HAT course reflection #4 

In this blog post on the last session of the HAT courseCoping with Crisis: Wellbeing and Growth’, HAT intern Stanley reflects on more of the drama practices we explored, and seeing how that can apply to a nurse in their everyday interactions. Enjoy!

This marks my last lesson of the HAT course ‘Coping with Crisis: Wellbeing and Growth’, which has been a short but memorable four weeks. As I summarized its impact on me in my daily life in last week’s blog, let me now share my thoughts on more of the acting and drama practices. 

Continuing from last lesson, in this session we performed more ‘Forum Theatre’ role plays. In playing the role of a patient on the receiving end of a medication nearly gone wrong, I witnessed how the nurse was sandwiched in a difficult situation. Stuck between commands which all needed to be done immediately, I recalled the same stress in dealing with house chores in my family. Here, the course demonstrated an example on how to understand what your and other objectives are in that situation, and how to negotiate a way to achieve them. 

Another exercise I performed was the ‘15-minutes late’ scenario [where two people improvise a scene in role as an employer and employer when the employee is 15 minutes late]. Here, I experienced and performed a change in status as an employer, as I talked to the late worker with varying tone of voice, hand gesture, and pattern of my speech.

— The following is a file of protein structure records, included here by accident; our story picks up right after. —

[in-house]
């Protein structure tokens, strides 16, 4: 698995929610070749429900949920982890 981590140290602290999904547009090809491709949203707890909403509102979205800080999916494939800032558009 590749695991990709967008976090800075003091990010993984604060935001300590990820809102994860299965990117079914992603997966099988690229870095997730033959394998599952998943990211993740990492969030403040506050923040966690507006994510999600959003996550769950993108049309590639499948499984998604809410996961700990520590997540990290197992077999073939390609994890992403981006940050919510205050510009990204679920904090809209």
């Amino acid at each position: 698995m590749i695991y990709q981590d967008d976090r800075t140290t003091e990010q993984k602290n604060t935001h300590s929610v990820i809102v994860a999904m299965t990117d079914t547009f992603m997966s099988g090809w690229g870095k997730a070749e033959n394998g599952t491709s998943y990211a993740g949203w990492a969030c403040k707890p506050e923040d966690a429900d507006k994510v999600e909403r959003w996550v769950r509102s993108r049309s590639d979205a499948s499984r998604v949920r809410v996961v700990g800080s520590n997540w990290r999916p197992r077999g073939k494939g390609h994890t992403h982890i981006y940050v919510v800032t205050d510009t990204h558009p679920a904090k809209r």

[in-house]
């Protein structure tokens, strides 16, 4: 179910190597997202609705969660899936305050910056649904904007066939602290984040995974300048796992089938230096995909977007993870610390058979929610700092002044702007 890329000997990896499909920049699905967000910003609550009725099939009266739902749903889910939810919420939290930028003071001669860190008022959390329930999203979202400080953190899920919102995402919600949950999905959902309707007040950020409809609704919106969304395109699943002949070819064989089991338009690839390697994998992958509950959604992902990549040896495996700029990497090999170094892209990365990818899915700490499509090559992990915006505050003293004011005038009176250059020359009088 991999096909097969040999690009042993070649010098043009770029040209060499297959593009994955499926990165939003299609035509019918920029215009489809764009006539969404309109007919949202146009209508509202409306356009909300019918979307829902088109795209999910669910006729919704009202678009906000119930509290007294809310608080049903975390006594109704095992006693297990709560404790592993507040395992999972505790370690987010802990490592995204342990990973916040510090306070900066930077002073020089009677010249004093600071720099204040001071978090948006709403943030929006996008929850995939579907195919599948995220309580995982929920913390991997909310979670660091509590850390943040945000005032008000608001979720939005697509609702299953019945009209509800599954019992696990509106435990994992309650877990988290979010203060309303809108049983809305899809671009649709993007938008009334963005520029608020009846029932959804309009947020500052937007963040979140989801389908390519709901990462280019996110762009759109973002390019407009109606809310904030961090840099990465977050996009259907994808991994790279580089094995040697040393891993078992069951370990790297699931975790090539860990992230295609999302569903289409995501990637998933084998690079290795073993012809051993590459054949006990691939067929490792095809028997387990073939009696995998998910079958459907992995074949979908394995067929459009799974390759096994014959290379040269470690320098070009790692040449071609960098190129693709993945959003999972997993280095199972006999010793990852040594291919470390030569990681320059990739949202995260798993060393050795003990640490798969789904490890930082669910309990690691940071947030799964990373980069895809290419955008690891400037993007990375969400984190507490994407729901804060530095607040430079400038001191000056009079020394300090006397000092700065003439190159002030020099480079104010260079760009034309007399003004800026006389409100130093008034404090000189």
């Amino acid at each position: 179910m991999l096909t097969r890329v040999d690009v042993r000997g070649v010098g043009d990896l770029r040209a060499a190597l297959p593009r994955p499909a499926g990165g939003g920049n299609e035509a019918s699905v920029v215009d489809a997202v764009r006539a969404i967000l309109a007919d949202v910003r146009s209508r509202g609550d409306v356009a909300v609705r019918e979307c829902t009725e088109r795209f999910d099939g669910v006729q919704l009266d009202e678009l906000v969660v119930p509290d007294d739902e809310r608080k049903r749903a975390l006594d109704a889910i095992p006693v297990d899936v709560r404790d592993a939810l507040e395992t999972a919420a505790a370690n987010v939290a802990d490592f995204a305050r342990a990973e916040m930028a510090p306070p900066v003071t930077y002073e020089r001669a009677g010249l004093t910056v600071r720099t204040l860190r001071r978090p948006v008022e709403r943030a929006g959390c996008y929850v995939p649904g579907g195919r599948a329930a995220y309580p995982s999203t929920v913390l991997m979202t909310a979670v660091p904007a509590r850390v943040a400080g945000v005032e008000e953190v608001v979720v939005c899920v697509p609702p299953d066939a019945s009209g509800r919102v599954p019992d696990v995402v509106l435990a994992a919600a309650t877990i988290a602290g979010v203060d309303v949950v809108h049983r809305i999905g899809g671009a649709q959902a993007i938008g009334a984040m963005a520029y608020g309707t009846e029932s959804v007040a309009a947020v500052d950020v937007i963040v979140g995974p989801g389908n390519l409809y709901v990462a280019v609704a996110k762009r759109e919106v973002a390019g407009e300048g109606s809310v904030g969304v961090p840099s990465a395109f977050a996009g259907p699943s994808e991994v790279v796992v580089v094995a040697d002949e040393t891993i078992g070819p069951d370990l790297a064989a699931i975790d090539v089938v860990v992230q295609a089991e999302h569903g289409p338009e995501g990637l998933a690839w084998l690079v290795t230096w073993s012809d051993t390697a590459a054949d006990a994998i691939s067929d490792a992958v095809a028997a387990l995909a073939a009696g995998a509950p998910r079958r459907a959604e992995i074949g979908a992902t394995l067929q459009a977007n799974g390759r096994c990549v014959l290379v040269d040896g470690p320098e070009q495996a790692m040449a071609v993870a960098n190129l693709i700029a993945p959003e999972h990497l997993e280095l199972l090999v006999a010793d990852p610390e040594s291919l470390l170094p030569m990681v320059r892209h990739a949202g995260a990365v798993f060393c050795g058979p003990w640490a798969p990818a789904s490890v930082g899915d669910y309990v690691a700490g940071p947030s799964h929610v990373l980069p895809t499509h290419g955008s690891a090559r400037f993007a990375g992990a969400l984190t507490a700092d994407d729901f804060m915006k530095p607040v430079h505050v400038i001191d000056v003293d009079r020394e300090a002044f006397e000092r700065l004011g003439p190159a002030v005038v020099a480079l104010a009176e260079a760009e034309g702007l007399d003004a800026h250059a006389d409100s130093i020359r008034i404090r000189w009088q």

In playing the character, I reflected on my past experiences. First, using an assertive tone reminded me of the discipline teachers in secondary school. They sternly countered ‘disobedient’ students, leading to tough-but-illogical statements of “If you know you’ll be late, why not wake up earlier?” On reflection, their aggressiveness feels like an attempt to be authoritative, but also reflects a lack of understanding of the students’ situations, which often are assumed to be just excuses. 

In the ’15 minutes later’ scenario you change status. When I was at a lower status, I modelled hand gestures and changed the pattern of my speech, reminding me of my anxiety in public speaking. I was surprised to hear a strong rebuttal from the worker, who was now playing a high status, adding another stumbling block in reaching a solution. I learnt that often the best solutions are found when worker and employer have and share similar levels of status.

To close, as an outsider to healthcare the scenarios we explored were still relatable to me, as I recalled figures that use similar speaking tactics. The end of the course also marks the end of this weekly journal. It’s been a fresh and fruitful journey to me. I hope you had enjoyed reading them, as much as I enjoyed remembering and writing down bits and pieces from the lessons! 

By NG Pak Wing (Stanley)

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